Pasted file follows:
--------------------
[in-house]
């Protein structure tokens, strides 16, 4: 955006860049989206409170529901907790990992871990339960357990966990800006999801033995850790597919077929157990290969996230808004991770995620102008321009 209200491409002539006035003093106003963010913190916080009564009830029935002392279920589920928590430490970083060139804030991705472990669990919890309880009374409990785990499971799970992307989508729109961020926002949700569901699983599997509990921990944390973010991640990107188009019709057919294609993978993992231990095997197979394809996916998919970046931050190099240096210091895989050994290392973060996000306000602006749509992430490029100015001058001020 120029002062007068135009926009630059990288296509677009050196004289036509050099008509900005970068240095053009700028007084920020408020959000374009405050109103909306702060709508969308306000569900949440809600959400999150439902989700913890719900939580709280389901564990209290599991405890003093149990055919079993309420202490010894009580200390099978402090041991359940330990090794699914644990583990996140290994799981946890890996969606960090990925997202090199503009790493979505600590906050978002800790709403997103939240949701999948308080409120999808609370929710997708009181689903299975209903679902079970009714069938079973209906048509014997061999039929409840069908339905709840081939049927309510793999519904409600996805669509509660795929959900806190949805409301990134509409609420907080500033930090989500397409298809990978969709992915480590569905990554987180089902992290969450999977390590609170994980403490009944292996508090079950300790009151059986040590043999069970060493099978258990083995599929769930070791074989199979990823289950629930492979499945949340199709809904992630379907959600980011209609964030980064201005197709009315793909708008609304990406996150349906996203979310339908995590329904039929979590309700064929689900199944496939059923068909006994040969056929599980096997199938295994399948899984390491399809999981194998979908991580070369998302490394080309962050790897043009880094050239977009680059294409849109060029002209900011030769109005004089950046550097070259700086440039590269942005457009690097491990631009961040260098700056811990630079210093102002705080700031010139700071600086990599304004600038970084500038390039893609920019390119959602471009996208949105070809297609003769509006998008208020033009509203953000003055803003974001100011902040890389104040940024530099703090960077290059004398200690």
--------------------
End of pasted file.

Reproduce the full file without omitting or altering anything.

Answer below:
[in-house]
């Protein structure tokens, strides 16, 4: 955006860049989206409170529901907790990992871990339960357990966990800006999801033995850790597919077929157990290969996230808004991770995620102008321009 209200491409002539006035003093106003963010913190916080009564009830029935002392279920589920928590430490970083060139804030991705472990669990919890309880009374409990785990499971799970992307989508729109961020926002949700569901699983599997509990921990944390973010991640990107188009019709057919294609993978993992231990095997197979394809996916998919970046931050190099240096210091895989050994290392973060996000306000602006749509992430490029100015001058001020 120029002062007068135009926009630059990288296509677009050196004289036509050099008509900005970068240095053009700028007084920020408020959000374009405050109103909306702060709508969308306000569900949440809600959400999150439902989700913890719900939580709280389901564990209290599991405890003093149990055919079993309420202490010894009580200390099978402090041991359940330990090794699914644990583990996140290994799981946890890996969606960090990925997202090199503009790493979505600590906050978002800790709403997103939240949701999948308080409120999808609370929710997708009181689903299975209903679902079970009714069938079973209906048509014997061999039929409840069908339905709840081939049927309510793999519904409600996805669509509660795929959900806190949805409301990134509409609420907080500033930090989500397409298809990978969709992915480590569905990554987180089902992290969450999977390590609170994980403490009944292996508090079950300790009151059986040590043999069970060493099978258990083995599929769930070791074989199979990823289950629930492979499945949340199709809904992630379907959600980011209609964030980064201005197709009315793909708008609304990406996150349906996203979310339908995590329904039929979590309700064929689900199944496939059923068909006994040969056929599980096997199938295994399948899984390491399809999981194998979908991580070369998302490394080309962050790897043009880094050239977009680059294409849109060029002209900011030769109005004089950046550097070259700086440039590269942005457009690097491990631009961040260098700056811990630079210093102002705080700031010139700071600086990599304004600038970084500038390039893609920019390119959602471009996208949105070809297609003769509006998008208020033009509203953000003055803003974001100011902040890389104040940024530099703090960077290059004398200690």